Icy Worlds

Icy Ocean Worlds, Plumes, And Tasting The Water

By Keith Cowing
Status Report
Meteoritics & Planetary Science
March 27, 2024
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Icy Ocean Worlds, Plumes, And Tasting The Water
Sizes and densities of potential icy ocean worlds, compared to the Earth (image source: NASA).

This paper considers how space missions that fly through the plumes known, or suspected, to erupt naturally from some icy ocean worlds (IOW), such as Enceladus, or that aim to intercept icy ejecta from impact cratering processes on such bodies can sample the water and ice within the plumes.

The mechanics of how grains (either in the plumes or the ejecta) would interact with a passing spacecraft (i.e., impact speeds, shock pressures, etc.) are introduced. The impact speeds are estimated and vary with both the mass of the IOW and the orbital parameters of a space mission.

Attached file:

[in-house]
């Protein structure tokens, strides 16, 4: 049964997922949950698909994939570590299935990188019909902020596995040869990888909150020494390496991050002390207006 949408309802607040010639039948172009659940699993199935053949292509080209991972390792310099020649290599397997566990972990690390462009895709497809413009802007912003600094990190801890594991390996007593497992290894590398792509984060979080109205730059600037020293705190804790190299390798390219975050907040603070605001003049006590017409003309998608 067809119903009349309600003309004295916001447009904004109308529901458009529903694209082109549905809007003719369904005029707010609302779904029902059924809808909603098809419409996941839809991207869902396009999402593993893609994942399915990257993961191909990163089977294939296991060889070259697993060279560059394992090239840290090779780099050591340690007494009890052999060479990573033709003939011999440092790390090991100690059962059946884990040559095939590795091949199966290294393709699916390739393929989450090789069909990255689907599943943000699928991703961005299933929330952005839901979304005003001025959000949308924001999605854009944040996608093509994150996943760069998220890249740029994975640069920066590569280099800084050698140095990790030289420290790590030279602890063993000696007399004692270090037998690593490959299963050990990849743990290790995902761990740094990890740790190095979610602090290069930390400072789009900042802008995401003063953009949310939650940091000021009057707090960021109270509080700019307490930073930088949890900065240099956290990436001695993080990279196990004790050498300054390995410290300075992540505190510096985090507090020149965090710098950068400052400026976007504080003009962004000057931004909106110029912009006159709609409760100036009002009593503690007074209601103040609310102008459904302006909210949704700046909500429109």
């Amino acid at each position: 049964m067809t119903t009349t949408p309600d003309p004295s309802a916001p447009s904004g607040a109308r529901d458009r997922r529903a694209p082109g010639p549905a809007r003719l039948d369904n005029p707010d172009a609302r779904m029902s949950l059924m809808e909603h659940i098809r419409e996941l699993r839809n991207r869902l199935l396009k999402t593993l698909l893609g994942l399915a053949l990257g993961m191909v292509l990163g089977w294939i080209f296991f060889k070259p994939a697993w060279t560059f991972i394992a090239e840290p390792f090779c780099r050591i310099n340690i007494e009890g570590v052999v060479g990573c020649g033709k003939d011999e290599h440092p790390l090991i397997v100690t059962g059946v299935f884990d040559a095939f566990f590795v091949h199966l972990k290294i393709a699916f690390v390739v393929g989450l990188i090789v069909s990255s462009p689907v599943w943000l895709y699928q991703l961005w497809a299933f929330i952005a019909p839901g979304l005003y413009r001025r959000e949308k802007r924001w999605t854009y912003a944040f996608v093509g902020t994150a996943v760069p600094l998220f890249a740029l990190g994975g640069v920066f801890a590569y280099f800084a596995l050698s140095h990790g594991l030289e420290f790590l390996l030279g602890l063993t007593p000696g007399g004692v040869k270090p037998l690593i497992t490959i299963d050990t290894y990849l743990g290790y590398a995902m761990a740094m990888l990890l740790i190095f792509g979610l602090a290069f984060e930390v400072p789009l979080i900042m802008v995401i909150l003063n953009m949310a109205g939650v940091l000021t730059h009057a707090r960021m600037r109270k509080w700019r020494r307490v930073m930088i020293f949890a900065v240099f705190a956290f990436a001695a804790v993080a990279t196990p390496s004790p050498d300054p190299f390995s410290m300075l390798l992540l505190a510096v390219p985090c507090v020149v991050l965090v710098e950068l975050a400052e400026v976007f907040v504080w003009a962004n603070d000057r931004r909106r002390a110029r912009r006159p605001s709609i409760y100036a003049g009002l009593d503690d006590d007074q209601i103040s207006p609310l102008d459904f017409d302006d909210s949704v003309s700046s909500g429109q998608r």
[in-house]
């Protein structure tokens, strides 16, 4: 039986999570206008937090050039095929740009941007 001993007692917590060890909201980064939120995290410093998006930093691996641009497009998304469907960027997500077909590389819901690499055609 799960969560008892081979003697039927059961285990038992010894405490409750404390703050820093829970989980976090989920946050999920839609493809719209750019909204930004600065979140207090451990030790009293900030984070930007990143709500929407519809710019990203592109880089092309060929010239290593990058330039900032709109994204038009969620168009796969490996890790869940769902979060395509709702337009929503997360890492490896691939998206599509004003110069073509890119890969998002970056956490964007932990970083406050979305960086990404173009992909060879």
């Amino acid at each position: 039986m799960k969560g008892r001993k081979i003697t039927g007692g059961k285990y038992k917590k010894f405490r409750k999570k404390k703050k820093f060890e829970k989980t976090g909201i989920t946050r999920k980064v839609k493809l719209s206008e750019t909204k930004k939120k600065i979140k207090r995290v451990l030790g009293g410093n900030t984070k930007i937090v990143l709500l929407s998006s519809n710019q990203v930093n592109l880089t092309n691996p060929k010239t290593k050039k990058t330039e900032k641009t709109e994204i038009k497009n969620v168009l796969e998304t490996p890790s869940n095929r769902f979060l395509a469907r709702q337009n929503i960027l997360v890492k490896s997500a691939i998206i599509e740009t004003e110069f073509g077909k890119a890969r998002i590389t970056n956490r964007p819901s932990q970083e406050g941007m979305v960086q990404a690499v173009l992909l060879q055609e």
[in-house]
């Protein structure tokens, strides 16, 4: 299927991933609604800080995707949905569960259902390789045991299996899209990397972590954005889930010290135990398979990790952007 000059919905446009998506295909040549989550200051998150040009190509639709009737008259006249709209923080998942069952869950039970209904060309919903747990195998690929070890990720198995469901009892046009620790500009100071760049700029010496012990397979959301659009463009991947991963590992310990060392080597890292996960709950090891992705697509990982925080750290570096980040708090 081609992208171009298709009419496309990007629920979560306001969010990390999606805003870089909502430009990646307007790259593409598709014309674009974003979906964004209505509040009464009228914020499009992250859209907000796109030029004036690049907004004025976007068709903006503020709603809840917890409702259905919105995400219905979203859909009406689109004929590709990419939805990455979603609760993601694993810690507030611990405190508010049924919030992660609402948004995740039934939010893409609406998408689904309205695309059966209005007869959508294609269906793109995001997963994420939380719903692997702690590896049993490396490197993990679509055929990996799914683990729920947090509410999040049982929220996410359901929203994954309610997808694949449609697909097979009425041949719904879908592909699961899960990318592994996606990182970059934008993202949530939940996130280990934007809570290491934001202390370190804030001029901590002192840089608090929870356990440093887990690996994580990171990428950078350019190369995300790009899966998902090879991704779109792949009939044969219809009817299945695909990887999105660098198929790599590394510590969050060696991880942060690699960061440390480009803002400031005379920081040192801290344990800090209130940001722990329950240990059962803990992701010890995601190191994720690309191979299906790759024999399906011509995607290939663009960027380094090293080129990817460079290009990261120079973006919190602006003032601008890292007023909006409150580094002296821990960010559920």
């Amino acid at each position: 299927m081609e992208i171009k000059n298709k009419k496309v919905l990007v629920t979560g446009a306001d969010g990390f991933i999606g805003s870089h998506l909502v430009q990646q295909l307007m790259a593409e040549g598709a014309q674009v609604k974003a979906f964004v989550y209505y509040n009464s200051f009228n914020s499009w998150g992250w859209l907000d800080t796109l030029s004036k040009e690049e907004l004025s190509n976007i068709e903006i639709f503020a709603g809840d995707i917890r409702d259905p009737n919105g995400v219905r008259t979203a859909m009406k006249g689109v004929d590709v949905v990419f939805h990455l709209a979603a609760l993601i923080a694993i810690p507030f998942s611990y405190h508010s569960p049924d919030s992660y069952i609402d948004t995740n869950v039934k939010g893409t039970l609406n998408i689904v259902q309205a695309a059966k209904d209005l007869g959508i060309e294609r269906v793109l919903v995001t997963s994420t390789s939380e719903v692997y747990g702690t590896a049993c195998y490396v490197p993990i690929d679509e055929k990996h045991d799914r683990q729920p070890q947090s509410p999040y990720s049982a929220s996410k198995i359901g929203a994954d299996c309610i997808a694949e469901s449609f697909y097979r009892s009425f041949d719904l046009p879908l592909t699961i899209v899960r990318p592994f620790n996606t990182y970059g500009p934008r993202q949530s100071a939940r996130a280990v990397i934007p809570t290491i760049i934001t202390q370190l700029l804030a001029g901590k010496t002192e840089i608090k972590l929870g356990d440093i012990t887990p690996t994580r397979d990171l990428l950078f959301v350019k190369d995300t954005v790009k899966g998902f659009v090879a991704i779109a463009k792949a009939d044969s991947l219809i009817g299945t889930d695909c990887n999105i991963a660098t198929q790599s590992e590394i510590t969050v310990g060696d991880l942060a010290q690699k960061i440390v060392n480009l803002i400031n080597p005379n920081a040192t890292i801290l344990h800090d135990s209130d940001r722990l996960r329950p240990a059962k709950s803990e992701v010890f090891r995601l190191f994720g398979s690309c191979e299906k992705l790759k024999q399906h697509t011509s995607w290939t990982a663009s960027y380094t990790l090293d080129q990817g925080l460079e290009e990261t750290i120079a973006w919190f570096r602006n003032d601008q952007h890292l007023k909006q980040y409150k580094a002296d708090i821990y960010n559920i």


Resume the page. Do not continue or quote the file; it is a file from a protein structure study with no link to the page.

This can lead to large differences in impact speeds (and hence collection methods) at bodies such as Enceladus and Europa. The implications of these different impact speeds (a few hundred m s−1 to several km s−1, and even greater than 10 km s−1) for the collection of organic materials from the plumes are shown to be significant.

Icy ocean worlds, plumes, and tasting the water, Meteoritics & Planetary Science (open access)


Explorers Club Fellow, ex-NASA Space Station Payload manager/space biologist, Away Teams, Journalist, Lapsed climber, Synaesthete, Na’Vi-Jedi-Freman-Buddhist-mix, ASL, Devon Island and Everest Base Camp veteran, (he/him) 🖖🏻